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Archaeo News 

28 May 2004
Ancient Native American burial uncovered

A family trying to add a room to their home in southern Indiana (USA) discovered ancient bones and Native American artifacts. Contractors started digging to build the home addition in Spencer County, and a few days later bones, stone artifacts and a piece of a skull had been found.
     The remains are likely 2,000 to 4,000 years old, a state archaeologist said. Jim Mohow, senior archaeologist for the Indiana Department of Natural Resources, said the site was significant because fire pits or hearths also were found along with the burials. "This is certainly an above average site. It holds significantly more information about Indiana's prehistoric past than the average site." Mohow added: "Preliminary evaluation certainly identified at least two human burials, also evidence of prehistoric fire pits, and some prehistoric stone artifacts.
     Archaeologists have not yet analyzed the bones, but Mohow said the condition of the teeth indicated the remains likely were at least 2,000 years old. That is because the Woodland culture at that time had not yet acquired corn from western Indians. "While the teeth were heavily ground down and worn, they had no cavities. The condition of teeth in late Woodland populations just goes down the drain instantly," Mohow said. "Corn has a tremendous sugar content. Their teeth had never encountered anything like that before. It was a contributor to a great many more cavities than they had experienced before."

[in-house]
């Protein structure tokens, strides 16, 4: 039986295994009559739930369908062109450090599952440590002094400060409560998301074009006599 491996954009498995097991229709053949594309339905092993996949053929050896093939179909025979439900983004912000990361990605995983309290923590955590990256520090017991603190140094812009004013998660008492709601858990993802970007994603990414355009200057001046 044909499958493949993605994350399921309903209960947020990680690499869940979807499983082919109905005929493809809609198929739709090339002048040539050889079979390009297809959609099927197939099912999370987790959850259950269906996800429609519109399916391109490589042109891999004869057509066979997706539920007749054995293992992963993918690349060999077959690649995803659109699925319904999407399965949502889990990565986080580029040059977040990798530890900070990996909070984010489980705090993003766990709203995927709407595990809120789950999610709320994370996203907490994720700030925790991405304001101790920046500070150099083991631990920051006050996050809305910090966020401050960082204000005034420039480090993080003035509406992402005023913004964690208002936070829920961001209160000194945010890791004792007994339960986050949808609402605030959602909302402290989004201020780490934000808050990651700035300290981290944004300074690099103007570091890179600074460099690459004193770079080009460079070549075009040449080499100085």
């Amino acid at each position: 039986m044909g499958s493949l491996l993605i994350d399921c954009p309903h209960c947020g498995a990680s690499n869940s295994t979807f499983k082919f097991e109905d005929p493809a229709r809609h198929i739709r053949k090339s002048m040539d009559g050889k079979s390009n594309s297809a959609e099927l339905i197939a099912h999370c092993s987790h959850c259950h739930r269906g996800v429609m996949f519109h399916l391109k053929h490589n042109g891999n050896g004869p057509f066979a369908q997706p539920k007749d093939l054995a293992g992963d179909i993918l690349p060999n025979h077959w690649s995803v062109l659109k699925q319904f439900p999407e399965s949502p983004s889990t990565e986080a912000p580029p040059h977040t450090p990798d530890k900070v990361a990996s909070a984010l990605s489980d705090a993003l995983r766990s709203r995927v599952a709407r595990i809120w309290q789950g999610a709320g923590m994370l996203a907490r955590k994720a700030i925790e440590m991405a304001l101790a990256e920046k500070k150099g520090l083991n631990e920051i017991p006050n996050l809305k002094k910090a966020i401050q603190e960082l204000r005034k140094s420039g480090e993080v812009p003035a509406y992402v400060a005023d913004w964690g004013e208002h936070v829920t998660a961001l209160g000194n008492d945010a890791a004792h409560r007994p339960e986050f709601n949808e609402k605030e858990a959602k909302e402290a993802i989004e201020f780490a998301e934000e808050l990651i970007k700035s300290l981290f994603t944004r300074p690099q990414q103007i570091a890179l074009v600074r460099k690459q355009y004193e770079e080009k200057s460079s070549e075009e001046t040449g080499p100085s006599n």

The agency did not release the exact location of the site to protect it from looting. After a physical anthropologist studies the remains, officials will determine whether they should be kept for further examination or reburied. It could take several months for all the forensic testing to be completed, and anyone caught tampering with the secured site could face felony charges.

Sources: Associated Press, Kentucky.com (25 May 2004), Indystar.com (26 May 2004)

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